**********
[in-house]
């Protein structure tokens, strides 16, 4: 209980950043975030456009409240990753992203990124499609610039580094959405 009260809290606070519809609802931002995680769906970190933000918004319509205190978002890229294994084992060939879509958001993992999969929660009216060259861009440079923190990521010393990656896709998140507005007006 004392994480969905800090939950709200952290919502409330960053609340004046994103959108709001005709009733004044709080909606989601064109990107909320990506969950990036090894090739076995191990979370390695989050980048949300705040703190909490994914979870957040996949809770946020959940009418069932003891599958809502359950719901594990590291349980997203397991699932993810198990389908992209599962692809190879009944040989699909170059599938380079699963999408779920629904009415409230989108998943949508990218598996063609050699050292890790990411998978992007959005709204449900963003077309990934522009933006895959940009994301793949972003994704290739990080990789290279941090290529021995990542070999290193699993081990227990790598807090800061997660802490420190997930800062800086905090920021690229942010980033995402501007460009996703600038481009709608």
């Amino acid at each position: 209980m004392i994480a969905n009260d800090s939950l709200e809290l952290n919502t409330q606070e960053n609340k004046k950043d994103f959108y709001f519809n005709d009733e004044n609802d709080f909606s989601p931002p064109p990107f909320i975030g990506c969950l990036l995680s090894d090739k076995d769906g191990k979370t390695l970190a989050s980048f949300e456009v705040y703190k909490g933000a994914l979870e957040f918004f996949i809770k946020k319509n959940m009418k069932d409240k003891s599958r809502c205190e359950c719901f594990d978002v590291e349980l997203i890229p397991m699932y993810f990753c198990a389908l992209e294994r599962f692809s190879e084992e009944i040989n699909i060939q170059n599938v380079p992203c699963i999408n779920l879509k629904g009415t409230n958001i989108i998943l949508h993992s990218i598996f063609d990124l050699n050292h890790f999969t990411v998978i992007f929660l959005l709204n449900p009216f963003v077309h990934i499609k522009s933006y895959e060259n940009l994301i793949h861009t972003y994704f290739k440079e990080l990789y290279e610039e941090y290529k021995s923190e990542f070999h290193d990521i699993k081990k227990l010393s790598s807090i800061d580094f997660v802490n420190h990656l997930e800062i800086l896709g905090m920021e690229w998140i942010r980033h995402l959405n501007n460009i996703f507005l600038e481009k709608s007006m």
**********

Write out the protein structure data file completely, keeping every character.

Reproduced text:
[in-house]
């Protein structure tokens, strides 16, 4: 209980950043975030456009409240990753992203990124499609610039580094959405 009260809290606070519809609802931002995680769906970190933000918004319509205190978002890229294994084992060939879509958001993992999969929660009216060259861009440079923190990521010393990656896709998140507005007006 004392994480969905800090939950709200952290919502409330960053609340004046994103959108709001005709009733004044709080909606989601064109990107909320990506969950990036090894090739076995191990979370390695989050980048949300705040703190909490994914979870957040996949809770946020959940009418069932003891599958809502359950719901594990590291349980997203397991699932993810198990389908992209599962692809190879009944040989699909170059599938380079699963999408779920629904009415409230989108998943949508990218598996063609050699050292890790990411998978992007959005709204449900963003077309990934522009933006895959940009994301793949972003994704290739990080990789290279941090290529021995990542070999290193699993081990227990790598807090800061997660802490420190997930800062800086905090920021690229942010980033995402501007460009996703600038481009709608």
């Amino acid at each position: 209980m004392i994480a969905n009260d800090s939950l709200e809290l952290n919502t409330q606070e960053n609340k004046k950043d994103f959108y709001f519809n005709d009733e004044n609802d709080f909606s989601p931002p064109p990107f909320i975030g990506c969950l990036l995680s090894d090739k076995d769906g191990k979370t390695l970190a989050s980048f949300e456009v705040y703190k909490g933000a994914l979870e957040f918004f996949i809770k946020k319509n959940m009418k069932d409240k003891s599958r809502c205190e359950c719901f594990d978002v590291e349980l997203i890229p397991m699932y993810f990753c198990a389908l992209e294994r599962f692809s190879e084992e009944i040989n699909i060939q170059n599938v380079p992203c699963i999408n779920l879509k629904g009415t409230n958001i989108i998943l949508h993992s990218i598996f063609d990124l050699n050292h890790f999969t990411v998978i992007f929660l959005l709204n449900p009216f963003v077309h990934i499609k522009s933006y895959e060259n940009l994301i793949h861009t972003y994704f290739k440079e990080l990789y290279e610039e941090y290529k021995s923190e990542f070999h290193d990521i699993k081990k227990l010393s790598s807090i800061d580094f997660v802490n420190h990656l997930e800062i800086l896709g905090m920021e690229w998140i942010r980033h995402l959405n501007n460009i996703f507005l600038e481009k709608s007006m």